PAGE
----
Now that’s a friendship, but they’ll go you one better, and this is something high school coaches in any sport have never read before.
They’ve never had to deal with an abusive or demanding parent or player.
“No, really, it’s not something we’ve had to deal with,” O’Meara, 59, said. “It has to do with the consequences of a philosophy.”
If the bottom line is winning, O’Meara said, a coach’s life always be held hostage by the won-loss record.
“If you have three losing seasons in a row,” he said, “people will start asking questions and you’ll start to look around (for another job).”
That’s the absolute consequence of winning: You better.
Mick and Mike went at it differently. Be honest. Don’t blow smoke. Work to get better. The score, the team’s record, all that will be what it’ll be. Let’s not daydream, shall we, about Johnny playing in the NFL.
“I told parents that the best way for their kid to get a college scholarship,” O’Meara said, “is to get good grades.”
“When Mick started coaching here,” said Mulas, 51, “he told the kids, ‘If you don’t embarrass me in front of your parents, we won’t embarrass you in front of your parents.’”
In 1984, O’Meara implemented a player strategy that he used to this day, one that he said minimized parental meddling. He would rotate players every fourth play.
“If you are varsity-ready as a junior,” O’Meara said, “you will rotate after every fourth play with a senior. I don’t even have to tell them.”
“Yeah,” Mulas said, “we tell them all they have to do is count to four. And if they can’t count to four, well ...”
Mulas said he believes Sonoma Valley has played more players in a game than any other school in the Empire. The rotation system eliminates the most common parental gripe: My son is unhappy because he isn’t playing.
“Yes, we may not have won as many games as we might have,” O’Meara said, “but Mike and I have always seen football as more than winning and losing.”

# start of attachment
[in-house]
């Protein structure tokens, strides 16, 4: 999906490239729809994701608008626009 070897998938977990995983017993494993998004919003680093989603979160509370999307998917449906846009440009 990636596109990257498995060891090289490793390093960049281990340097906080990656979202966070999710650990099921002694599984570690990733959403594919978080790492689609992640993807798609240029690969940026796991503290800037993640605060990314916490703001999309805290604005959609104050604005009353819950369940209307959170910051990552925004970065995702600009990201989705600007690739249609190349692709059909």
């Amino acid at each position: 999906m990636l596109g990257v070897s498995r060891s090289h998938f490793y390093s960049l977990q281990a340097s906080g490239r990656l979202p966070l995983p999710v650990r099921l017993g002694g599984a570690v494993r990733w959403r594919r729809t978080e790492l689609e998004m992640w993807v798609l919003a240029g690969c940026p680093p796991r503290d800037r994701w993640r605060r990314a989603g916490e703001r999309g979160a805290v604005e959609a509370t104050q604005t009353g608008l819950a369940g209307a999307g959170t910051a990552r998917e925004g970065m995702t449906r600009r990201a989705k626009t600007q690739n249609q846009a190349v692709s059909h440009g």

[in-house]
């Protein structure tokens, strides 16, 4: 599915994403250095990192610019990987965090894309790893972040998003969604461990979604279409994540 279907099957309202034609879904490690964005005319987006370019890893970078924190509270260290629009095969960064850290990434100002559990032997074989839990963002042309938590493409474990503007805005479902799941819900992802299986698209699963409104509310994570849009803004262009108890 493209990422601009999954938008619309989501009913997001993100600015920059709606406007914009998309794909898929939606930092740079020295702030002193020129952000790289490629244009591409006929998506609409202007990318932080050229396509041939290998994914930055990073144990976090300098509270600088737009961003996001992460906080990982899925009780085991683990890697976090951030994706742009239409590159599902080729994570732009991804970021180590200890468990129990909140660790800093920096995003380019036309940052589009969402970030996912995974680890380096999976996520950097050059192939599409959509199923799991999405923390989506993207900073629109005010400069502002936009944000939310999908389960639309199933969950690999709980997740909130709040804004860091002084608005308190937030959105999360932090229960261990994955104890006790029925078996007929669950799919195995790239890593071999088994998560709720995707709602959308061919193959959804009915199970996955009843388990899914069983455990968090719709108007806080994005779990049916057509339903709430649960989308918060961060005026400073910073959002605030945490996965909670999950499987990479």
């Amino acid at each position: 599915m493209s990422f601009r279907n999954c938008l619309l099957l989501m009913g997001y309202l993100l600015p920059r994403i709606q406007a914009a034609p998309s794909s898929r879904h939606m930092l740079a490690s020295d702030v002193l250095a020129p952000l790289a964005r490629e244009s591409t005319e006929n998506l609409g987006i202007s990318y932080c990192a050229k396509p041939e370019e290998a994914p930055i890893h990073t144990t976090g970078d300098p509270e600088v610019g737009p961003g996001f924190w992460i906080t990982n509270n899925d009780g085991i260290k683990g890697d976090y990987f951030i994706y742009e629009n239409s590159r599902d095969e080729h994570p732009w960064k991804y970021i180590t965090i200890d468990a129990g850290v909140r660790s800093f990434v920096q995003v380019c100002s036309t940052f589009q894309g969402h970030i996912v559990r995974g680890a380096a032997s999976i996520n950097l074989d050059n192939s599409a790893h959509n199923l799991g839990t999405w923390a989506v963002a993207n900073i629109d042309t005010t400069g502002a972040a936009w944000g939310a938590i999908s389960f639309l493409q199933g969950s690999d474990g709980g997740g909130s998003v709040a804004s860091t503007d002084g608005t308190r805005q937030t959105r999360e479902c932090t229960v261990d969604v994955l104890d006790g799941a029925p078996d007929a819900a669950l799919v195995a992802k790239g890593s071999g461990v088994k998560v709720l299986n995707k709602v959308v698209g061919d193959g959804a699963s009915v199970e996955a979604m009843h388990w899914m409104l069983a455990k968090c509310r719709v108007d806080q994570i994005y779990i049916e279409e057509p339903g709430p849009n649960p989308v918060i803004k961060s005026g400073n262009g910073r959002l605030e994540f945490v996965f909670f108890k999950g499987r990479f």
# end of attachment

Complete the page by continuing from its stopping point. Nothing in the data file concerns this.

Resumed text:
They believe sports shouldn’t be more complicated than that. That’s the perspective the Analy athletic director spoke of.
“I think Mike and I are unique,” said O’Meara, referring to their 34 years together as keepers of perspective.
“I don’t know if there has been another situation like ours,” O’Meara said.
When asked if he could see another Mulas-O’Meara pairing that will last over 30 years, O’Meara said the answer could be found in the SCL coaches meeting of the night before.
“Now that we are leaving,” O’Meara said, “the longest tenured coach going into next season is Dan Bourdon of Analy.”
Bourdon just completed his fourth season in Sebastopol.
Through the entire two-hour interview not once did O’Meara or Mulas ever credit themselves. They went out of their way to avoid a pat on the back — unless it was to their friend.
“In Sonoma,” Mulas said, “Mick is viewed at the highest level.”
“When Mike announced he was leaving,” O’Meara said, “there were a lot of broken hearts.”
Those last two paragraphs could be viewed as your typical florid exaggeration. And it would be, except consider the source.
In the days and years ahead, if you happen to bump into Mike Mulas and Mick O’Meara on Sonoma’s streets, you’ll have to ask them if they ever coached football. They’ll never volunteer the information.
You can reach Staff Columnist Bob Padecky at 521-5223 or email@example.com.